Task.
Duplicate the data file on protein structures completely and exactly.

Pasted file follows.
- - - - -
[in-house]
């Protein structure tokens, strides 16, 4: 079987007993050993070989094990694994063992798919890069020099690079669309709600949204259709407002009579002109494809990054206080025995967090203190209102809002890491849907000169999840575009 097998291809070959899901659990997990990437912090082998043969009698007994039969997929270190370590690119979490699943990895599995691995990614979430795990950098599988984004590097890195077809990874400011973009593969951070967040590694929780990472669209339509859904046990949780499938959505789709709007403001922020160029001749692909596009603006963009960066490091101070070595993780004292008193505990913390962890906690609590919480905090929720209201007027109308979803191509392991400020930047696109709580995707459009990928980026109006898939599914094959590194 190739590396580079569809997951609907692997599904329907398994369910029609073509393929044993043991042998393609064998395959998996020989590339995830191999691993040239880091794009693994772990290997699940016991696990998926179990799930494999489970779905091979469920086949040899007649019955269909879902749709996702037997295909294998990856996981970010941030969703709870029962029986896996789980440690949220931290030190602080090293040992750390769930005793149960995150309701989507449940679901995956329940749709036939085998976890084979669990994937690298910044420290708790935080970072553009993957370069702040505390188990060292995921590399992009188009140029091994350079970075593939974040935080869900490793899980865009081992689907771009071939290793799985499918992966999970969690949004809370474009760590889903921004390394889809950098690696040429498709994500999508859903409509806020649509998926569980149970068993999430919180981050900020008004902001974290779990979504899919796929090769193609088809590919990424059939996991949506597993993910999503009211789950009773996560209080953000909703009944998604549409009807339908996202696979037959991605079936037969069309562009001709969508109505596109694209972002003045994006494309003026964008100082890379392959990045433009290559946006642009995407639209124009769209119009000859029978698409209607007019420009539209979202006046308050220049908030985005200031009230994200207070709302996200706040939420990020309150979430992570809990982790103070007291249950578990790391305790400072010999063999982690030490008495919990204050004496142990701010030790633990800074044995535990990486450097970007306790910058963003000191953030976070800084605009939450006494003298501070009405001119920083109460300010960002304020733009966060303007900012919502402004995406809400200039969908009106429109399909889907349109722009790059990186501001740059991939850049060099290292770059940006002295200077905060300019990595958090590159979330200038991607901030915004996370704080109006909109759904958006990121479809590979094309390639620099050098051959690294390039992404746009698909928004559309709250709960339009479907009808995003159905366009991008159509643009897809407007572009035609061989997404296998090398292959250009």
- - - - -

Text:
[in-house]
């Protein structure tokens, strides 16, 4: 079987007993050993070989094990694994063992798919890069020099690079669309709600949204259709407002009579002109494809990054206080025995967090203190209102809002890491849907000169999840575009 097998291809070959899901659990997990990437912090082998043969009698007994039969997929270190370590690119979490699943990895599995691995990614979430795990950098599988984004590097890195077809990874400011973009593969951070967040590694929780990472669209339509859904046990949780499938959505789709709007403001922020160029001749692909596009603006963009960066490091101070070595993780004292008193505990913390962890906690609590919480905090929720209201007027109308979803191509392991400020930047696109709580995707459009990928980026109006898939599914094959590194 190739590396580079569809997951609907692997599904329907398994369910029609073509393929044993043991042998393609064998395959998996020989590339995830191999691993040239880091794009693994772990290997699940016991696990998926179990799930494999489970779905091979469920086949040899007649019955269909879902749709996702037997295909294998990856996981970010941030969703709870029962029986896996789980440690949220931290030190602080090293040992750390769930005793149960995150309701989507449940679901995956329940749709036939085998976890084979669990994937690298910044420290708790935080970072553009993957370069702040505390188990060292995921590399992009188009140029091994350079970075593939974040935080869900490793899980865009081992689907771009071939290793799985499918992966999970969690949004809370474009760590889903921004390394889809950098690696040429498709994500999508859903409509806020649509998926569980149970068993999430919180981050900020008004902001974290779990979504899919796929090769193609088809590919990424059939996991949506597993993910999503009211789950009773996560209080953000909703009944998604549409009807339908996202696979037959991605079936037969069309562009001709969508109505596109694209972002003045994006494309003026964008100082890379392959990045433009290559946006642009995407639209124009769209119009000859029978698409209607007019420009539209979202006046308050220049908030985005200031009230994200207070709302996200706040939420990020309150979430992570809990982790103070007291249950578990790391305790400072010999063999982690030490008495919990204050004496142990701010030790633990800074044995535990990486450097970007306790910058963003000191953030976070800084605009939450006494003298501070009405001119920083109460300010960002304020733009966060303007900012919502402004995406809400200039969908009106429109399909889907349109722009790059990186501001740059991939850049060099290292770059940006002295200077905060300019990595958090590159979330200038991607901030915004996370704080109006909109759904958006990121479809590979094309390639620099050098051959690294390039992404746009698909928004559309709250709960339009479907009808995003159905366009991008159509643009897809407007572009035609061989997404296998090398292959250009």